Ask a Question forum: Is fertilizer necessary to grow a pineapple plant?

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Name: Justin Yoon
Seattle, WA (Zone 8b)
Yoonicorn
Sep 16, 2017 1:00 AM CST
An ex-coworker of mine is moving and he gave me a pineapple plant that he couldn't take with him. I would like to state at this point that I have absolutely zero gardening experience.

I've done my research on how to care for it in general but the one thing that has me confused is what to use for fertilizer. Every recommendation seems to conflict with some bit of information I've found about what makes good fertilizer for pineapples. It's gotten to the point where I've just given up on trying to do any more searching.

This lead me to the question in the subject line. Is fertilizer even necessary? I understand that the plant will grow healthier and the fruit will be tastier, but is it necessary for the plant to survive? If so, could anyone give any recommendations for what's good to use? My only real requirement is that it doesn't smell (I live in an apartment so I have to grow it inside).
Name: Christine
Saugerties, NY zone 5a
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Christine
Sep 16, 2017 8:51 AM CST
I used Miracle Grow on my pineapple plant and it did very well, other members will have more advice for you Welcome! to the forum, there's a lot of useful info here Green Grin!
Name: Will Creed
NYC
Professional indoor plant consultan
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WillC
Sep 16, 2017 9:49 AM CST
Justin - Your point is well taken. There is an incredible amount of nonsense posted about fertilizing and with hundreds of different variations. Even professional growers develop their own formulas for the specific crops that they are growing. For the layperson, fertilizer manufacturers and marketers play on people's concerns and make all kinds of unsubstantiated claims as to the reason theirs is the best.

In fact, potted plants use nutrients in very minute quantities so that fertilizer rarely makes much difference except with older plants that have been in the same pot for several years. There is a much greater risk of using too much than too little fertilizer.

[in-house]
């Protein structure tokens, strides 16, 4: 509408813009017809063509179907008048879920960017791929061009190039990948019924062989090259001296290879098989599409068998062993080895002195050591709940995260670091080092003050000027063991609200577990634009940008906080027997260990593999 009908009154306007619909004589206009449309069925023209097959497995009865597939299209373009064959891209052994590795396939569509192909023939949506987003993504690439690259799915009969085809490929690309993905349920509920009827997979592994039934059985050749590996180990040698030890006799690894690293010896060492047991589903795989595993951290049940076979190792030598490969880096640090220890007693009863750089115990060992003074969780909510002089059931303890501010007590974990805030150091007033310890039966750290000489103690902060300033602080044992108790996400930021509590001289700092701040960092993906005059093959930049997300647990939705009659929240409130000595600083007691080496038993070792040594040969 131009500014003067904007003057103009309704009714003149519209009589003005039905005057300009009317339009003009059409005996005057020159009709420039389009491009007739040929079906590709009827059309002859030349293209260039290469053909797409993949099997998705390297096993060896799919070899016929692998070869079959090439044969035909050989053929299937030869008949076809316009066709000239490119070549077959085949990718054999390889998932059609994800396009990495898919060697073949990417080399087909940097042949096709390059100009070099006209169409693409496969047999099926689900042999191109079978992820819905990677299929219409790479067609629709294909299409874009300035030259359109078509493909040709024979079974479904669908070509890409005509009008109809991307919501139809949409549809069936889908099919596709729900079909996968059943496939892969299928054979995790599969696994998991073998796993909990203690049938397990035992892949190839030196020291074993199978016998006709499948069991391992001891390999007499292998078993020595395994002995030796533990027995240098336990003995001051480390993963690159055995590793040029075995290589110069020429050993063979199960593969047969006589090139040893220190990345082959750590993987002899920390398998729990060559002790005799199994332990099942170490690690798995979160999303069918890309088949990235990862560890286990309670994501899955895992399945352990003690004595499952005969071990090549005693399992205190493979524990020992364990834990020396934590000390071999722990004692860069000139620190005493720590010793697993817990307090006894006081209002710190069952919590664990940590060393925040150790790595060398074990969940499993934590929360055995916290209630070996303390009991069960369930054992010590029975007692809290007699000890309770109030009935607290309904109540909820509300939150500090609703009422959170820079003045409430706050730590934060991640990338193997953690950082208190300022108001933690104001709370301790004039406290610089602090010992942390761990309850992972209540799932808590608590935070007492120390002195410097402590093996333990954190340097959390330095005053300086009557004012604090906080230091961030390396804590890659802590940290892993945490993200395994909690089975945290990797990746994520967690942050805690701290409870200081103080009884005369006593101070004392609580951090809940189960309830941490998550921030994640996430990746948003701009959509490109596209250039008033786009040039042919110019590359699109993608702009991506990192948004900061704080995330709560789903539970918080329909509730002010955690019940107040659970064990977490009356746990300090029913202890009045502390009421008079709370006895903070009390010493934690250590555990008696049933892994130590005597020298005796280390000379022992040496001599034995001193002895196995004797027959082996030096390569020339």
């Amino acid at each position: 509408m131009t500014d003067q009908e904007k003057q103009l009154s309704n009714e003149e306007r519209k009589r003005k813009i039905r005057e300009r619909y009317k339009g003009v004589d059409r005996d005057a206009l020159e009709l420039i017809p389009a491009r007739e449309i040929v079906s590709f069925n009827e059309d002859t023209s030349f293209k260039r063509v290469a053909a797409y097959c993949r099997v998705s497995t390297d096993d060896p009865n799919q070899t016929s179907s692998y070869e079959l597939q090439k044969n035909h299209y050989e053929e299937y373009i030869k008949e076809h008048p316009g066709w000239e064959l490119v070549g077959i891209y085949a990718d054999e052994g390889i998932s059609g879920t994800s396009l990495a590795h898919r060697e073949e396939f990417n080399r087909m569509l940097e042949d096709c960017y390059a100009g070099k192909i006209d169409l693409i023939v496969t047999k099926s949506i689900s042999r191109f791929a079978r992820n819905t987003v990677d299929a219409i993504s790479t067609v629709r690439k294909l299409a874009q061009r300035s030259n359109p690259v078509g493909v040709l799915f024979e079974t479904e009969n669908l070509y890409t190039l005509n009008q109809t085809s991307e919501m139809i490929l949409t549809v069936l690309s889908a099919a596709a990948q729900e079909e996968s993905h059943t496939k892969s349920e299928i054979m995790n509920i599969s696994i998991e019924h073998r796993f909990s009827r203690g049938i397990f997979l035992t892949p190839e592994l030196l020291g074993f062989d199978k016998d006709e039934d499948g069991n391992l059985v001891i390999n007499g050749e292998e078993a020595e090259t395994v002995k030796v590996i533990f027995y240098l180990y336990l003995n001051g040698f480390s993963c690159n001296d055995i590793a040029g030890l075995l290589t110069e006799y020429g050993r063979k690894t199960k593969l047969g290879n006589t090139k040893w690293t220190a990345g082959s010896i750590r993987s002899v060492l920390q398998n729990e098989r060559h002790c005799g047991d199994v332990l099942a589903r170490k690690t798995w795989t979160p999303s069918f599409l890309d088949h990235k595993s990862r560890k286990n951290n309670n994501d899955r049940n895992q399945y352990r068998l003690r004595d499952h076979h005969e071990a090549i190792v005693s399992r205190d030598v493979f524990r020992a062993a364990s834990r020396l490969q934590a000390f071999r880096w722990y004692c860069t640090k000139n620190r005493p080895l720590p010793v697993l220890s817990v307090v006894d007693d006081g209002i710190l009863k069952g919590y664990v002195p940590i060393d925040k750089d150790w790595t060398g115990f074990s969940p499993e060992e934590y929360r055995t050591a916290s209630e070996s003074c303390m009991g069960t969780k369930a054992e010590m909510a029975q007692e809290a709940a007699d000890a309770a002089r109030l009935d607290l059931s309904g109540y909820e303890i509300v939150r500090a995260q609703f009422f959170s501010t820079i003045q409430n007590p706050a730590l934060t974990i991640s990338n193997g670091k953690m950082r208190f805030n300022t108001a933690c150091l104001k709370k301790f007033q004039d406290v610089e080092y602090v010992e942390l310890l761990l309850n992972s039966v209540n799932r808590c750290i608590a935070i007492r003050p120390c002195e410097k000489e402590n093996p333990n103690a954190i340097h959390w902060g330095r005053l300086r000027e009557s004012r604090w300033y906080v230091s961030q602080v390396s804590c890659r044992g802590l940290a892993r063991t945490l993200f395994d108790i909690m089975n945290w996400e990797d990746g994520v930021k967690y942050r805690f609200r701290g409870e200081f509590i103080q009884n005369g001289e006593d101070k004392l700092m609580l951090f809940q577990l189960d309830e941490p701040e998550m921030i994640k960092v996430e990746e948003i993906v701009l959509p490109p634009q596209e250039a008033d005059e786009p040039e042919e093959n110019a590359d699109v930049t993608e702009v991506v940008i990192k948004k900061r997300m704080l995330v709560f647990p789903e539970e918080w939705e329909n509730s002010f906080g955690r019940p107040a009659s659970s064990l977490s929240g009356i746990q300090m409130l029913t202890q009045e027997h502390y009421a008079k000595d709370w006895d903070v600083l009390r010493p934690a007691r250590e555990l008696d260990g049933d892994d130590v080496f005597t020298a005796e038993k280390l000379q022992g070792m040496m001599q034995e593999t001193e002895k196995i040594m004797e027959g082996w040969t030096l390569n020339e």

Fertilizer is not medicine and should never be used for ailing plants. It is intended for healthy plants that are growing vigorously because they are in optimal light. In less than ideal conditions, either skip it altogether or dilute it to half the recommended label strength.

Unless you are growing a large crop of Pineapple, you can use whatever fertilizer is available to you. Use either a liquid or powder that can be diluted with water. Skip the fertilizer sticks as they tend to concentrate the nutrients in spots. Timed released fertilizers are easy to use, but harder to control because once applied, it cannot be reduced.

If you are eager to learn more technical information about the various nutrient components, contact me directly via email and I will send you a paper I have written on the subject.
Will Creed
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Name: Baja
Baja California (Zone 11b)
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Baja_Costero
Sep 16, 2017 1:08 PM CST
No, fertilizer is not necessary if the soil is decent and relatively fresh. If you do fertilize, use less than the recommended amount (esp. for an indoor plant). The amount I use for my bromeliads (not pineapples, but cousins) on a regular basis works out to be equivalent to 1/20 (5%) of the dose recommended on the MG granular product. Most fertilizer recommendations on the package are designed to sell product, not grow indoor plants. Smiling

Some brands take a different approach, and now that I just looked again, I'm actually using the recommended amount of the brand I like (Dyna-Gro Grow 7-9-5) which works out to half a teaspoon per gallon, or about 50 ppm N. Easy calculator here to arrive at equivalents.

http://firstrays.com/free-info...
[Last edited by Baja_Costero - Sep 16, 2017 1:18 PM (+)]
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Name: Elaine
Sarasota, Fl
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dyzzypyxxy
Sep 16, 2017 5:46 PM CST
May I also add that pineapples are a type of bromeliad and they feed through their leaves quite a bit. So if you use a soluble fertilizer (something you dissolve in water and pour on the plant) be sure to wet the leaves with the fert solution.

I grow pineapples outdoors here, and I spray them every few weeks with my soluble orchid fertilizer (orchids feed through their leaves too). They will need less fertilizer growing in Seattle, because of the lower light and cooler temperatures there (even in your house) but give it the sunniest window you can find for the best chance of growing a fruit. Put it outside to grow in the summertime as soon as the night temperatures are dependably above 50deg.
Elaine

"Success is stumbling from failure to failure with no loss of enthusiasm." –Winston Churchill
Name: Justin Yoon
Seattle, WA (Zone 8b)
Yoonicorn
Sep 16, 2017 7:19 PM CST
Thanks everyone for answering my question! This has been really helpful and I learned a lot. Looking forward to it now that I feel more knowledgeable :)

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